If you’ve visited Yogaville during the summer, you may have seen a group of young yogis attending puja at Kailash, or you might have had the privilege of witnessing the boisterous fun of the Camp Yogaville talent show, or attending a lively Saturday night satsang performance—of all kids! Camp Yogaville is one of the most exciting events of the summer at Yogaville, and it’s not hard to see why. Kids gather to practice Hatha Yoga and meditation, but they also enjoy all the perks of a traditional summer camp, including making new friends, taking part in fun, kid-approved activities, and spending nights under the stars in rustic cabins. Reverend Rudra Swartz, one of the camp directors, answered some of our questions about what camp is really like and what we can expect this year!
What is a typical day at Camp Yogaville like?
We’ve always had a similar formula for camp, and that is: wake-up at 7:30am, go to Hatha at 8am, eat breakfast at 8:45am after 30-45 minutes of Yoga class, and then participate in morning activities.
Every day before lunch we have a short meditation, and usually a swami or reverend will come visit as a guest for a talk or a lesson. If not a swami, one of the staff or myself might teach something about Yoga before lunch and then we’ll sit for five minutes in meditation. That’s really fun, and that’s part of what makes this camp a Yoga camp.
In the afternoon we usually provide an activity like arts and crafts, and then we offer options to break off into smaller groups for different activities, so the kids have the choice of a couple things to do. In the evening we might also have a kirtan or a kirtan sing-along.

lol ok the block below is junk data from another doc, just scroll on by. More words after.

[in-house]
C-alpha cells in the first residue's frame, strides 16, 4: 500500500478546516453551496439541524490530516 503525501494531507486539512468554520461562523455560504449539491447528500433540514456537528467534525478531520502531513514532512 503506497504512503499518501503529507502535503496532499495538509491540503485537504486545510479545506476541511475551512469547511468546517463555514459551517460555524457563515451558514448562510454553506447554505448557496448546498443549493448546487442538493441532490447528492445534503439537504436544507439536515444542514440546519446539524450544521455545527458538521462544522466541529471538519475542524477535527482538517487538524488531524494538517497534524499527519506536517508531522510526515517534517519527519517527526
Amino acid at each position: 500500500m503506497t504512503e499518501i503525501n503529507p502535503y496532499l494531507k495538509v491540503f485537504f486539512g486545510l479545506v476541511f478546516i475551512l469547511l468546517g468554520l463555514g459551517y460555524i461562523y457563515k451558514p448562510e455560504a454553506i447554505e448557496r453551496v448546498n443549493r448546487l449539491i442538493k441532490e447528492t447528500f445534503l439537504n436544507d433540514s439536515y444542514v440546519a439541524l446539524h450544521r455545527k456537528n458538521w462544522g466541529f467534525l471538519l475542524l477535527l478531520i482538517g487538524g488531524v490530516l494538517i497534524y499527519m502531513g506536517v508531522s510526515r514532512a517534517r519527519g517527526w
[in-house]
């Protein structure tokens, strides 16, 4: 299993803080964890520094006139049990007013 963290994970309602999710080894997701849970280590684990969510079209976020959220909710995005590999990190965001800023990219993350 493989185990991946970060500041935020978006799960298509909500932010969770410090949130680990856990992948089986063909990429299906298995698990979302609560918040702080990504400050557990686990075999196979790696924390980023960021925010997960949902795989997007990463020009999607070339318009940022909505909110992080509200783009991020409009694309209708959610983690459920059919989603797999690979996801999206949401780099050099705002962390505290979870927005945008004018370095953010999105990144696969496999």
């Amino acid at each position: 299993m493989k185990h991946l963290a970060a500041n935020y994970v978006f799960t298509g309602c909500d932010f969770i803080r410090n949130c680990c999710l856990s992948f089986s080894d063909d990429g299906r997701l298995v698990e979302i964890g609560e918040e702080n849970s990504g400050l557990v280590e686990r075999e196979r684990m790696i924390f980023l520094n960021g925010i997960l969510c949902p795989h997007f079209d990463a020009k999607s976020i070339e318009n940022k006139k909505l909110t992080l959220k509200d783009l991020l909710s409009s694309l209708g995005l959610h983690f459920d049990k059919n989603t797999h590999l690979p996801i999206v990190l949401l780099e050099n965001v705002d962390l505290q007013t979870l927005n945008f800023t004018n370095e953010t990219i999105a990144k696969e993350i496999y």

What kind of activities do campers participate in?
In addition to Yoga and meditation classes, our activities include hiking, visits to the LOTUS temple and Kailash, tie-dying, scavenger hunts, sports activities, and various arts and crafts. One night we have a movie night where we show a popular kid’s movie.
We also have a sports day that we call Yoga Olympics. We always say there’s no competition in Yoga, but the Yoga Olympics are really fun because we do things that encourage practice. Of course, we still do potato sack races and things like that, but we also have a meditation “competition” and it’s amazing to watch the kids sit together and see who can stay quiet the longest. Last year there were 35 kids there and they were all absolutely silent. It was kind of magical. Part of why they’re so inspired by that is because they’re doing it for points, but it makes them really motivated and quiet.
There’s also one day that we dedicate to going to Holiday Lake. The campers will leave for the lake after breakfast and they don’t come back until dinner. We’ve been discussing whether we’ll do two lake days this year, since some campers are only coming for one week. Also, I don’t know whether we’ll have one or two opportunities this year, but everyone gets onstage to participate in the Saturday night satsang. Our satsang performance is always Yoga-related, and all the counselors and campers participate.
This is the first time you’ve offered two weeks of camp. How will Camp Yogaville be different this year?
We’re very excited about having two weeks of camp this year. We have some kids coming to the first week, some coming the second week, and some that have signed up for both weeks, so we don’t exactly know what that’s going to look like, yet.
A lot of this year is going to be an exploration year to see how the second week is going to work. One of the magical things is that we’ve asked the staff to come together early to help prepare and plan, so we’ll have two full days for the staff to give input on the activities. It’s great that Ellen Mangum and Chris McCooey came on board this year as program directors. Ellen’s been coming to camp for the past 17 years, or so. I believe this is her 18th consecutive year at camp, so she’s our number one consultant. Chris has been involved for four or five years. We’re really going to put our heads together. It’s more exciting because we have the things that we normally do, but we’re going to see what we can come up with creatively to add to the program. We can strategize how to have the best camp that we can have.